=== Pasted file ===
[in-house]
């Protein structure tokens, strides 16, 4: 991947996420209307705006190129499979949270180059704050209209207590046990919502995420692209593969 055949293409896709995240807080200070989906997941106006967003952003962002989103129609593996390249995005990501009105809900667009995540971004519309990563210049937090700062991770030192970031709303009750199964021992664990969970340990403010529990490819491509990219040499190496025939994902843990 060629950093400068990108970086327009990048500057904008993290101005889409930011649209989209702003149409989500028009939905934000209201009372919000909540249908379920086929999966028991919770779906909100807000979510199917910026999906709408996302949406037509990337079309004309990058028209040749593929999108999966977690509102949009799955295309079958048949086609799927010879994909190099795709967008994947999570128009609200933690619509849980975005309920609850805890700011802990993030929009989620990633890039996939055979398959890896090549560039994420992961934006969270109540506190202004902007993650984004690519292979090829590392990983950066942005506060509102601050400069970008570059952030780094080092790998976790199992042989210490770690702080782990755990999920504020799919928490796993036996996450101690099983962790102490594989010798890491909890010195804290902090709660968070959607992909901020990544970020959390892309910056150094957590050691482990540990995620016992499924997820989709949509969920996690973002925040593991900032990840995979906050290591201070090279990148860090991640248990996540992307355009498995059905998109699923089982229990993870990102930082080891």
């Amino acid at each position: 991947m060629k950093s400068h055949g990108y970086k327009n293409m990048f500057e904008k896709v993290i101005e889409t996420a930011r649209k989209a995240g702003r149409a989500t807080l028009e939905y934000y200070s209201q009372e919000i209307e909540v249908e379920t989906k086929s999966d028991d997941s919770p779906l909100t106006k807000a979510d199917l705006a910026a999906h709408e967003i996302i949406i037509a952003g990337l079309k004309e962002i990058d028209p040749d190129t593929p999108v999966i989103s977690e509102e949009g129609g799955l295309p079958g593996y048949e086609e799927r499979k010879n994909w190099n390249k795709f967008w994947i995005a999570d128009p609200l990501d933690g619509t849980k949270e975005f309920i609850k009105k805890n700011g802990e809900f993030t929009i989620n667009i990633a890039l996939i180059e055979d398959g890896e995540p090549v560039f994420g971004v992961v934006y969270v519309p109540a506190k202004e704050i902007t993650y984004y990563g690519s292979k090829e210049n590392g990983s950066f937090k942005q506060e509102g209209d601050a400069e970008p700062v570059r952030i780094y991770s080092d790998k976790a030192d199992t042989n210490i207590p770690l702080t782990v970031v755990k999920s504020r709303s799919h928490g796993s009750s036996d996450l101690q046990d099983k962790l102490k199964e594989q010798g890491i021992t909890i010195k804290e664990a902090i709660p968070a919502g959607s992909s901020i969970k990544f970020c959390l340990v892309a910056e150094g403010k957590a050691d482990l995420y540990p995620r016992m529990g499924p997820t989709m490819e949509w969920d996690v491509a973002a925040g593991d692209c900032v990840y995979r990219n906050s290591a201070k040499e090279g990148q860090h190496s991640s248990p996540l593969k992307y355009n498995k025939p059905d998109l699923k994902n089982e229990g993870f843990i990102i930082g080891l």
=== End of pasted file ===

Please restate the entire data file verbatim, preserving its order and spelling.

[in-house]
């Protein structure tokens, strides 16, 4: 991947996420209307705006190129499979949270180059704050209209207590046990919502995420692209593969 055949293409896709995240807080200070989906997941106006967003952003962002989103129609593996390249995005990501009105809900667009995540971004519309990563210049937090700062991770030192970031709303009750199964021992664990969970340990403010529990490819491509990219040499190496025939994902843990 060629950093400068990108970086327009990048500057904008993290101005889409930011649209989209702003149409989500028009939905934000209201009372919000909540249908379920086929999966028991919770779906909100807000979510199917910026999906709408996302949406037509990337079309004309990058028209040749593929999108999966977690509102949009799955295309079958048949086609799927010879994909190099795709967008994947999570128009609200933690619509849980975005309920609850805890700011802990993030929009989620990633890039996939055979398959890896090549560039994420992961934006969270109540506190202004902007993650984004690519292979090829590392990983950066942005506060509102601050400069970008570059952030780094080092790998976790199992042989210490770690702080782990755990999920504020799919928490796993036996996450101690099983962790102490594989010798890491909890010195804290902090709660968070959607992909901020990544970020959390892309910056150094957590050691482990540990995620016992499924997820989709949509969920996690973002925040593991900032990840995979906050290591201070090279990148860090991640248990996540992307355009498995059905998109699923089982229990993870990102930082080891």
């Amino acid at each position: 991947m060629k950093s400068h055949g990108y970086k327009n293409m990048f500057e904008k896709v993290i101005e889409t996420a930011r649209k989209a995240g702003r149409a989500t807080l028009e939905y934000y200070s209201q009372e919000i209307e909540v249908e379920t989906k086929s999966d028991d997941s919770p779906l909100t106006k807000a979510d199917l705006a910026a999906h709408e967003i996302i949406i037509a952003g990337l079309k004309e962002i990058d028209p040749d190129t593929p999108v999966i989103s977690e509102e949009g129609g799955l295309p079958g593996y048949e086609e799927r499979k010879n994909w190099n390249k795709f967008w994947i995005a999570d128009p609200l990501d933690g619509t849980k949270e975005f309920i609850k009105k805890n700011g802990e809900f993030t929009i989620n667009i990633a890039l996939i180059e055979d398959g890896e995540p090549v560039f994420g971004v992961v934006y969270v519309p109540a506190k202004e704050i902007t993650y984004y990563g690519s292979k090829e210049n590392g990983s950066f937090k942005q506060e509102g209209d601050a400069e970008p700062v570059r952030i780094y991770s080092d790998k976790a030192d199992t042989n210490i207590p770690l702080t782990v970031v755990k999920s504020r709303s799919h928490g796993s009750s036996d996450l101690q046990d099983k962790l102490k199964e594989q010798g890491i021992t909890i010195k804290e664990a902090i709660p968070a919502g959607s992909s901020i969970k990544f970020c959390l340990v892309a910056e150094g403010k957590a050691d482990l995420y540990p995620r016992m529990g499924p997820t989709m490819e949509w969920d996690v491509a973002a925040g593991d692209c900032v990840y995979r990219n906050s290591a201070k040499e090279g990148q860090h190496s991640s248990p996540l593969k992307y355009n498995k025939p059905d998109l699923k994902n089982e229990g993870f843990i990102i930082g080891l």